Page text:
pale yellow, cystic nodules ranging in size
from 0.5 to 5.0 cm in size.
Cysts are somewhat mobile but are
tethered to the overlying skin through a
small punctum that often appears as a
This punctum represents the follicle from
which the cyst developed.
These cysts may be flat or flush to the
surface of the skin or elevated well above
the surface. In either case, they are easily
Epidermal cysts that have not previously ruptured can be
excised easily and completely under local anesthesia.
Epidermal cysts on the face may rupture and lead to
Cosmetic considerations of elective surgical excision must
be weighed against scar formation resulting from rupture.
Such lesions are far more difficult to remove once they
Recurrent epidermal cysts that have previously ruptured
and scarred are best excised along with the surrounding
scar once the inflammation has subsided.
Asymptomatic epidermal cysts occurring elsewhere do not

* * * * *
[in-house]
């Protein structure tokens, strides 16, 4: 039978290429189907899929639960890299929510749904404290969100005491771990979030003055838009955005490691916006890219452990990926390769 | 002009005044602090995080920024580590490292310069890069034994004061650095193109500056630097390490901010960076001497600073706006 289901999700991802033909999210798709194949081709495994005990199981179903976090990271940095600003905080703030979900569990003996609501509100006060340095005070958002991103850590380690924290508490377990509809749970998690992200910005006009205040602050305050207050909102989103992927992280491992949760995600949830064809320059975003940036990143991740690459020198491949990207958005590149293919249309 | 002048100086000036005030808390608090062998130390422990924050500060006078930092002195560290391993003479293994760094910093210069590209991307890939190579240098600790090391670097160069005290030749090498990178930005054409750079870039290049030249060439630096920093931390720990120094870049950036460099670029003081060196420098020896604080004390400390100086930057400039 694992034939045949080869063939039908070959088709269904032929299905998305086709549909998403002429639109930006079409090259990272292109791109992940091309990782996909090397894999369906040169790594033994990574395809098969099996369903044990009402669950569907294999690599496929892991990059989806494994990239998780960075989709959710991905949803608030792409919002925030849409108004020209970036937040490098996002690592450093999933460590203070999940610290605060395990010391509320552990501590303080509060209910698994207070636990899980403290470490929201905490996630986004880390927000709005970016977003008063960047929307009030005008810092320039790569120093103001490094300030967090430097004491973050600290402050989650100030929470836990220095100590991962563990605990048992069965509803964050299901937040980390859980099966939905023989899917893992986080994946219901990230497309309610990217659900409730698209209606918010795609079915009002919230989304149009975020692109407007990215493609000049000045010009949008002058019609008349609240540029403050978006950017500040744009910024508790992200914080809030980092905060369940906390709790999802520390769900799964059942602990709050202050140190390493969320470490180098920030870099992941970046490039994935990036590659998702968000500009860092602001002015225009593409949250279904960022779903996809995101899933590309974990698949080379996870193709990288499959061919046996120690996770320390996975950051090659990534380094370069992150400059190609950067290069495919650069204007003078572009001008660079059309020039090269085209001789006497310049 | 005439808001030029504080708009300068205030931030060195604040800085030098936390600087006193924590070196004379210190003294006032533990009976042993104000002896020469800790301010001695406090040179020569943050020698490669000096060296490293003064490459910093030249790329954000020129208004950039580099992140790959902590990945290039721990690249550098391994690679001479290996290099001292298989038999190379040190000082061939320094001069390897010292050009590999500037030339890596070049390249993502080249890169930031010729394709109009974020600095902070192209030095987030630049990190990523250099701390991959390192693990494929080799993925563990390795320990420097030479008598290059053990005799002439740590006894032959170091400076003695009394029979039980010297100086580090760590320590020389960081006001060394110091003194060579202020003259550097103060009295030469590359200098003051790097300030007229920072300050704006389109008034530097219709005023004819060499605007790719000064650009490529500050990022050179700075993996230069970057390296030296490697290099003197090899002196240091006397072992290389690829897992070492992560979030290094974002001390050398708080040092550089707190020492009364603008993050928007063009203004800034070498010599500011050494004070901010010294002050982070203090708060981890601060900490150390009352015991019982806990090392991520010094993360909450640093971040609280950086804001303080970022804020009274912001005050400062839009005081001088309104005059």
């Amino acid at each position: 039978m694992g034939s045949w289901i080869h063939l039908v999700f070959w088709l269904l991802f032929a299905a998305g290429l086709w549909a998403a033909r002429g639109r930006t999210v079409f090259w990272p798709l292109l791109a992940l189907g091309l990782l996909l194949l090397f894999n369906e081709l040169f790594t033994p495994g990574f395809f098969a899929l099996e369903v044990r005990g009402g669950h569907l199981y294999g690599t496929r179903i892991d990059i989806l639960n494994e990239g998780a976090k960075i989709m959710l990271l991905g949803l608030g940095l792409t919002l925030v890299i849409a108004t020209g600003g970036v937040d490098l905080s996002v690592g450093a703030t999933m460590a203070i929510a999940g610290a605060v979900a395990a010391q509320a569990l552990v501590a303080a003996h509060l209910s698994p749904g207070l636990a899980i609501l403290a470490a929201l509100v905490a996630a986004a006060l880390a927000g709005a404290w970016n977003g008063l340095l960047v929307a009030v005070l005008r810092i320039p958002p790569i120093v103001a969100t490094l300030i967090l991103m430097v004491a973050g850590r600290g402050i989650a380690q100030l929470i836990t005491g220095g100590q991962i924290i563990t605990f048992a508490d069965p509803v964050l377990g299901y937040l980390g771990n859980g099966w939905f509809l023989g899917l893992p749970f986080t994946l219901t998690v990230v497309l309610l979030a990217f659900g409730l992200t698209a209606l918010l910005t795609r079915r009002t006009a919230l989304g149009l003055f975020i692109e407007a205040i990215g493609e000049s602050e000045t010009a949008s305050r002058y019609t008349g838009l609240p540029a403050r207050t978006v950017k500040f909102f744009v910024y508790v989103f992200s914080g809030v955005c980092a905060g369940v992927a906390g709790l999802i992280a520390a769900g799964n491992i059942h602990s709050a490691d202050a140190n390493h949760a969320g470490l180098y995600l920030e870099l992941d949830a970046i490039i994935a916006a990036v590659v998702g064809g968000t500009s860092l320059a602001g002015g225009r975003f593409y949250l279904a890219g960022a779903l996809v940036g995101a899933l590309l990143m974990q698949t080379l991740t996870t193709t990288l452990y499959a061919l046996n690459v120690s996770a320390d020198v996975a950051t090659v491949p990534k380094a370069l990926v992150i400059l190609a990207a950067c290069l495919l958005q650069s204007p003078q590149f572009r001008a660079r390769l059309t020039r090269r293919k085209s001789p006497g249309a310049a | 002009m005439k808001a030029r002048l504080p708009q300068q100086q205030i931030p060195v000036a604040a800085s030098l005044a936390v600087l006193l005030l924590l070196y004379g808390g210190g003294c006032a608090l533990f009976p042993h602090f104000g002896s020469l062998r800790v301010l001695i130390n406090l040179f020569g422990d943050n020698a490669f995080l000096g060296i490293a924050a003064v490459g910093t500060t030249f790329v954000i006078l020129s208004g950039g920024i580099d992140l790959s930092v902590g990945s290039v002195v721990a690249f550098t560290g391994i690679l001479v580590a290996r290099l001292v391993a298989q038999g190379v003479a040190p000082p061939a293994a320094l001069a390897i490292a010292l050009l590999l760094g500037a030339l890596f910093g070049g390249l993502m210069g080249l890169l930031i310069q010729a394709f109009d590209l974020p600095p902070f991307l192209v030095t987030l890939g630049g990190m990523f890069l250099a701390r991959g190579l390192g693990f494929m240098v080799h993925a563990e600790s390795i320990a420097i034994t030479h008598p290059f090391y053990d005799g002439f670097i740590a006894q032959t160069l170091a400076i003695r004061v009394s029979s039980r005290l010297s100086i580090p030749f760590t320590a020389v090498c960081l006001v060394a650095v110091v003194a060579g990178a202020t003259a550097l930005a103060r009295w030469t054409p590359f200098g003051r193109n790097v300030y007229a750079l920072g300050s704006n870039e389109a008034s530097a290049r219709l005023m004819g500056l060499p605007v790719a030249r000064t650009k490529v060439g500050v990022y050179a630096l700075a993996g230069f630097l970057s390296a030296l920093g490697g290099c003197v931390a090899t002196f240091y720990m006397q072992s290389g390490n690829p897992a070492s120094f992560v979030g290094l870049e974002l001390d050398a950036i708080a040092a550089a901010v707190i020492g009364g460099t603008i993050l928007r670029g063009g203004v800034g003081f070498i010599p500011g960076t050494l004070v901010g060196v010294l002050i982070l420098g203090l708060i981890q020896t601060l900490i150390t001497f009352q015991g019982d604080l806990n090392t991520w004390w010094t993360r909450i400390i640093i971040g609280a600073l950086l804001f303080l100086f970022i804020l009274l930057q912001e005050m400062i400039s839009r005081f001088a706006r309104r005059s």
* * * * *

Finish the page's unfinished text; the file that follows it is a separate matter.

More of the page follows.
Skin tags or achrocordons, are common, benign,
fleshy papules occurring in the skin folds.
They are uncommon before age 30 and common
Skin tags are more common in overweight
persons. Roughly 25% of adults have at least one
The majority of patients with skin tags have only
a few such lesions.
There may be a familial tendency toward multiple
Undisturbed lesions are usually asymptomatic.
Skin tags may become irritated by friction,
jewelry or clothing.
They may become tender and may bleed, when
traumatized, twisted, torn, or thrombosed.
Skin tags are skin-colored or slightly pigmented,
1 to 5 mm pedunculated papules.
They are typically not difficult to diagnose.
They may be flat or filiform, although most are
soft, fleshy, and pedunculated on a thin stalk.
The axillae are the most common location to find
Skin tags also occur on the neck, eyelids, as well